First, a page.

Concerned organizations have taken huge leaps towards preserving Jordan’s culture and wild heritage. The Royal Society for the Protection of Nature have set aside an additional nine protected areas in a move that merges conservation with eco-tourism, and are also trying to establish a program to protect their gray wolves. Also, in addition to three existing UNESCO World Heritage Sites, they submitted a bid at the end of 2009 to establish Wadi Rum as both a cultural and natural heritage site.
What makes Wadi Rum so special?
A part of the country’s “golden triangle,” Wadi Rum lies 300km south of Amman and contains 720 square kilometers of desert wilderness. Bedouin and numerous wild animals live there, including the Arabian Oryx, according to the Jordan Times.
The region is mentioned in several historical and holy texts: Ptolemy called it Aramwa and Noah’s son Iram was said to have come from there.
“Iram is also mentioned in the Holy Koran, linking it with a tribe called Ad, whose name was discovered in an inscription on an ancient temple at the site,” archaeologists told the paper.
Also present are Nabatean inscriptions.
“Archaeological finds in the area indicate that Wadi Rum has been inhabited as far back as prehistoric times, with its unique landscapes and water sources offering a place of refuge for those traveling from the Gulf to the Levant,” according to Jordan Times.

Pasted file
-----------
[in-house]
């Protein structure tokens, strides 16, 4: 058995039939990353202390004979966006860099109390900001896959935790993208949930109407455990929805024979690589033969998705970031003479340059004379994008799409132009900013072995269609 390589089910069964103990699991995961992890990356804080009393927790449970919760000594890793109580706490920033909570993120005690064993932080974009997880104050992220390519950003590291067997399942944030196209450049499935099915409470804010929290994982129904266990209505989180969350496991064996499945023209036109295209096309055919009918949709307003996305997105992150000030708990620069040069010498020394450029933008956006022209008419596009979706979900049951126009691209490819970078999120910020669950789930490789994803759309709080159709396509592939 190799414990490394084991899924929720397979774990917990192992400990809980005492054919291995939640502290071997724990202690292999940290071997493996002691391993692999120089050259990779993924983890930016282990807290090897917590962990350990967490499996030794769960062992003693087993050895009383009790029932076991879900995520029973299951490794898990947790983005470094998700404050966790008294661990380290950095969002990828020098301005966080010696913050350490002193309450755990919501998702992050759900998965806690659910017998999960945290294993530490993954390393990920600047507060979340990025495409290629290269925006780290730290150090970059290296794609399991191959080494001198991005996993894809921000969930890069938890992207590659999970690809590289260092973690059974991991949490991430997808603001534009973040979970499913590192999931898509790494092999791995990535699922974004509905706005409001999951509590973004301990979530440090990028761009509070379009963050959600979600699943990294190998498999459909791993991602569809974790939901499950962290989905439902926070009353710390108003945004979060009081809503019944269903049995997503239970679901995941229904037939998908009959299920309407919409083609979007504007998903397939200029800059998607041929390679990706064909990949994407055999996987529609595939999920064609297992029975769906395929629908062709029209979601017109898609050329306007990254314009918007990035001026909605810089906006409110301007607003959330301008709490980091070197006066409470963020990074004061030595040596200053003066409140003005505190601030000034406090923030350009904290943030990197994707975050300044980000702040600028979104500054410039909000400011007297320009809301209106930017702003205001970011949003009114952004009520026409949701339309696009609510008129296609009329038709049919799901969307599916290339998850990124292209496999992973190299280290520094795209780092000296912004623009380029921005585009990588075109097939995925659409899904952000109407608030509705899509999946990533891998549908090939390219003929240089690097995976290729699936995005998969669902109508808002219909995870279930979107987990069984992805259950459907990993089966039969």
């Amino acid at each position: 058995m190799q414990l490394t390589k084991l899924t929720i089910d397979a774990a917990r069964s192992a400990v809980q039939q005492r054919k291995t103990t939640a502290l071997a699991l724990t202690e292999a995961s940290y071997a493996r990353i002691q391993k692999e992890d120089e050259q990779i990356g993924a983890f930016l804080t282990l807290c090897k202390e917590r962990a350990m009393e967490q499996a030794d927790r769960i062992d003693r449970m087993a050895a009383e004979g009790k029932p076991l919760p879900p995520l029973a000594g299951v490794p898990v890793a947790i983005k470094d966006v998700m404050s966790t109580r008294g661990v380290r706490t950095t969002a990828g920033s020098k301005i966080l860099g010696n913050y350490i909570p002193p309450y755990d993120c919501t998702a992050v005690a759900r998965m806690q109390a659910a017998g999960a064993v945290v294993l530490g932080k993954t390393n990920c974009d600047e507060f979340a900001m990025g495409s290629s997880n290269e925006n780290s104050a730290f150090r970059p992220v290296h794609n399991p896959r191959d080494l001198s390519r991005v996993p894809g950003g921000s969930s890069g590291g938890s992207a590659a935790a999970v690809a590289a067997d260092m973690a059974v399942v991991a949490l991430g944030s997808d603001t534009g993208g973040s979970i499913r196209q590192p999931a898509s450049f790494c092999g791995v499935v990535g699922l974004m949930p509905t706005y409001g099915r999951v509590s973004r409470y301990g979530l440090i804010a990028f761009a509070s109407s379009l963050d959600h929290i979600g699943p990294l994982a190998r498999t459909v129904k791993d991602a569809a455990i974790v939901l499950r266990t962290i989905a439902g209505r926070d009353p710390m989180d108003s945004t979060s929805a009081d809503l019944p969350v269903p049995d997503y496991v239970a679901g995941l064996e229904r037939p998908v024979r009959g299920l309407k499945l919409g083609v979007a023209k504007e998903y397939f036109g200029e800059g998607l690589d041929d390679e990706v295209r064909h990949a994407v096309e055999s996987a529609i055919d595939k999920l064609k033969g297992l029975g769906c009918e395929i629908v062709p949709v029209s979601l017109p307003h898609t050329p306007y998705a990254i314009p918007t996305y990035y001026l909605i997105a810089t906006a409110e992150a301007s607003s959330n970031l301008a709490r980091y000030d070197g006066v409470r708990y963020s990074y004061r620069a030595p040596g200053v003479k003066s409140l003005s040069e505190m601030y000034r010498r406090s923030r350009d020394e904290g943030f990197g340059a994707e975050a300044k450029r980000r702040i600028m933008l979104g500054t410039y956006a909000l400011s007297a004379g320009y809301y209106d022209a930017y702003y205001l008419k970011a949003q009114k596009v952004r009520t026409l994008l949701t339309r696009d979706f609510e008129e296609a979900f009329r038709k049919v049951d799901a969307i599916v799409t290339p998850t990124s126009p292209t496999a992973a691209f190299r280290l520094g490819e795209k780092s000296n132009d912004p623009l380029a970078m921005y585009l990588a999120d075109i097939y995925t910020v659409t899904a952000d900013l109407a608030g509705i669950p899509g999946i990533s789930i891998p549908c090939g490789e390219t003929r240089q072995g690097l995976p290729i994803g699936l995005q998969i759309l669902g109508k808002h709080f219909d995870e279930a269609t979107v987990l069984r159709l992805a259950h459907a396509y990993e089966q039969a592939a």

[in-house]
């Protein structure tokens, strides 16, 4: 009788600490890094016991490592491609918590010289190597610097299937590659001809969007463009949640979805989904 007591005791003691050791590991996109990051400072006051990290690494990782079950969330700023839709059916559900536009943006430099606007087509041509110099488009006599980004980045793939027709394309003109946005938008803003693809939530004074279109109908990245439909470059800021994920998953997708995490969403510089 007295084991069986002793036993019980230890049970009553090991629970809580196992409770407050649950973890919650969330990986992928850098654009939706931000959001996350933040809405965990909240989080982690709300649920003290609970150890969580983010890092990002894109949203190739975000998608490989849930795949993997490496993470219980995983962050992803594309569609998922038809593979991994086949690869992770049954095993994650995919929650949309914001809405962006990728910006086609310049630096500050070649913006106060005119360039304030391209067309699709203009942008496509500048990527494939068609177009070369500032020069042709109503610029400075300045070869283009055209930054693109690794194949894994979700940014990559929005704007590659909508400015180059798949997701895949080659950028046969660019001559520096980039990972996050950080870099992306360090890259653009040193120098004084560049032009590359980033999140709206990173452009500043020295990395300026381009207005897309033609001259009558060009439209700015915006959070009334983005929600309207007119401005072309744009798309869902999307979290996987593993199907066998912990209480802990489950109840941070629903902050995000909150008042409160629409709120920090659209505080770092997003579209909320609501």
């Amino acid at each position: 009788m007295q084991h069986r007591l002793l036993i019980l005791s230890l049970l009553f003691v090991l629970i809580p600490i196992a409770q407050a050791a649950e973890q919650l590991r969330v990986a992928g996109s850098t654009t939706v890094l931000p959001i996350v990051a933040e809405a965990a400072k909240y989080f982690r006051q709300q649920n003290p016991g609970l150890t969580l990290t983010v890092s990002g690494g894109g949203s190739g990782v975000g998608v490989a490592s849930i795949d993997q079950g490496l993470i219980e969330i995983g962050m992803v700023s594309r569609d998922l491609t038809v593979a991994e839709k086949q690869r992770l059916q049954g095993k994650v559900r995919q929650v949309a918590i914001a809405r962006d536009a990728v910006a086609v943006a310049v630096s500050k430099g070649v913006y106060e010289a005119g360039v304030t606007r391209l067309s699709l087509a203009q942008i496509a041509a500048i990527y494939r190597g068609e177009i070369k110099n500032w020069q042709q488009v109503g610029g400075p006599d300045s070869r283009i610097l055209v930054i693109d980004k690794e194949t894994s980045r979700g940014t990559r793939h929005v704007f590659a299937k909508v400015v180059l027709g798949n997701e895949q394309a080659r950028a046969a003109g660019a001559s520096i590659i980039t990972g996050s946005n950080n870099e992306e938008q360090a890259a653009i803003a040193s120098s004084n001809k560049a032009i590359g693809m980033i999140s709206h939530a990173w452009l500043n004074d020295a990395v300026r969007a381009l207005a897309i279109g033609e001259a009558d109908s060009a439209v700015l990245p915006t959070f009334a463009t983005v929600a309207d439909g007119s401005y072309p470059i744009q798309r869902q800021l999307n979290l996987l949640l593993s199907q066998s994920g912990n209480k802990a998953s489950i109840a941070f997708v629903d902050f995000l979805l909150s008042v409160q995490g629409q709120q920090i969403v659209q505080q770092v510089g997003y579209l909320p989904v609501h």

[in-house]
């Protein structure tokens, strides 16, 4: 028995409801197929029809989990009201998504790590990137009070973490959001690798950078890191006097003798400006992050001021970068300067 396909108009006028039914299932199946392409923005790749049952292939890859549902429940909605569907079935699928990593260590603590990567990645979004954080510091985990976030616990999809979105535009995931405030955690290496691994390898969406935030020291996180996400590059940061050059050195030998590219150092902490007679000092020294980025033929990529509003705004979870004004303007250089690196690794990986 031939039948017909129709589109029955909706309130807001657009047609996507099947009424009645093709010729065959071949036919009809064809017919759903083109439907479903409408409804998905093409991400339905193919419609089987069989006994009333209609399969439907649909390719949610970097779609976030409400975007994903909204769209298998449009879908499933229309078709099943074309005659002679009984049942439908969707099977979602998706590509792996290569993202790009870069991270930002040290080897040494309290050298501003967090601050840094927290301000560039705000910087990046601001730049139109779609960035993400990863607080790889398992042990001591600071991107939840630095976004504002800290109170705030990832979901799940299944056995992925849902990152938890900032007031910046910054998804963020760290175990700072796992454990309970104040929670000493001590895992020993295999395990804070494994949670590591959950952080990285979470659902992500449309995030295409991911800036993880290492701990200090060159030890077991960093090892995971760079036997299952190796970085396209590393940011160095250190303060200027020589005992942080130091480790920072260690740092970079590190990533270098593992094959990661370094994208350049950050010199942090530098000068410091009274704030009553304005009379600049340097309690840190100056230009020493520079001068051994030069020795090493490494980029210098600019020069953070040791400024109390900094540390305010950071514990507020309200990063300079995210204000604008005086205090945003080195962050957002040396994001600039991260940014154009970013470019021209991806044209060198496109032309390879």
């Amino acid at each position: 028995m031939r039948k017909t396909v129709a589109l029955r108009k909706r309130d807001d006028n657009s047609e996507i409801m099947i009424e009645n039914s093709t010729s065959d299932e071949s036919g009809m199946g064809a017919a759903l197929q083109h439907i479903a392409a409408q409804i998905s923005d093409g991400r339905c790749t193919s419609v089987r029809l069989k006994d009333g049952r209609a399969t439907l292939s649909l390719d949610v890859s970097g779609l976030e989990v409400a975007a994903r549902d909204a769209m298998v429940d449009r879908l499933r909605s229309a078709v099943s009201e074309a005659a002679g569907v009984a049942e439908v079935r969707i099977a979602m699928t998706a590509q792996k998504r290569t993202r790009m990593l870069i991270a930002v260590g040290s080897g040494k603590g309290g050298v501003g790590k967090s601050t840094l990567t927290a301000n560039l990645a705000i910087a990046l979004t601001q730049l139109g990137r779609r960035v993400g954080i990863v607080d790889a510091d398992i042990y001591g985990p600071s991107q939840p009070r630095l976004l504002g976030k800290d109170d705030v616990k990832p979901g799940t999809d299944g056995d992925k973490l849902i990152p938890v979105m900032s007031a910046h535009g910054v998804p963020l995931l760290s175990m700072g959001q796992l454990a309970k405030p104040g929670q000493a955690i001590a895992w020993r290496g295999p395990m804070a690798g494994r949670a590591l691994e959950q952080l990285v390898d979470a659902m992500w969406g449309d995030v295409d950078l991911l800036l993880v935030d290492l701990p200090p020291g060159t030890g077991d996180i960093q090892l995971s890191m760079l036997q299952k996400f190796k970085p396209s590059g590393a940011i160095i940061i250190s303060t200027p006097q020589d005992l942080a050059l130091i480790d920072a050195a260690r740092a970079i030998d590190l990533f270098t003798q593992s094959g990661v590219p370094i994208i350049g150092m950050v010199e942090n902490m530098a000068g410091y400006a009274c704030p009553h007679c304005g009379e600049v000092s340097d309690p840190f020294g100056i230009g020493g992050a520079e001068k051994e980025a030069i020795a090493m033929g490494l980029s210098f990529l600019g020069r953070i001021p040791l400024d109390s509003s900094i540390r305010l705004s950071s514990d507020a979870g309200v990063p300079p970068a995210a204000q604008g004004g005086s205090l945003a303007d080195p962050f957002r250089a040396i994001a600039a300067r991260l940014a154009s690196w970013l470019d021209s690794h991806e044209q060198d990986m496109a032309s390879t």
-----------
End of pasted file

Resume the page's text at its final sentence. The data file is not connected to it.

In order to establish a UNESCO site, representatives currently in the country on a nine-day evaluation trip must be satisfied that the following three criteria are met:
“The site must have outstanding universal value…integrity and authenticity…[and good] site management.”
The nomination was prepared jointly by the Ministry of Environment, and the Tourism Ministry, the Aqaba Special Eco Zone, as well as the US AID/Jordan Tourism Development Project called Siyaha.
Officials hope that if the site is named a mixed UNESCO site next year in Bahrain, they will be able to use the designation to bolster jobs and improve awareness among locals of the area’s importance.
And this in turn, they expect, will ease the task to sustainably manage both the cultural and natural beauty that makes this site such a strong candidate for the United Nations’ esteemed recognition.
:: Jordan Times
More beauty from the Middle East:
image via amerune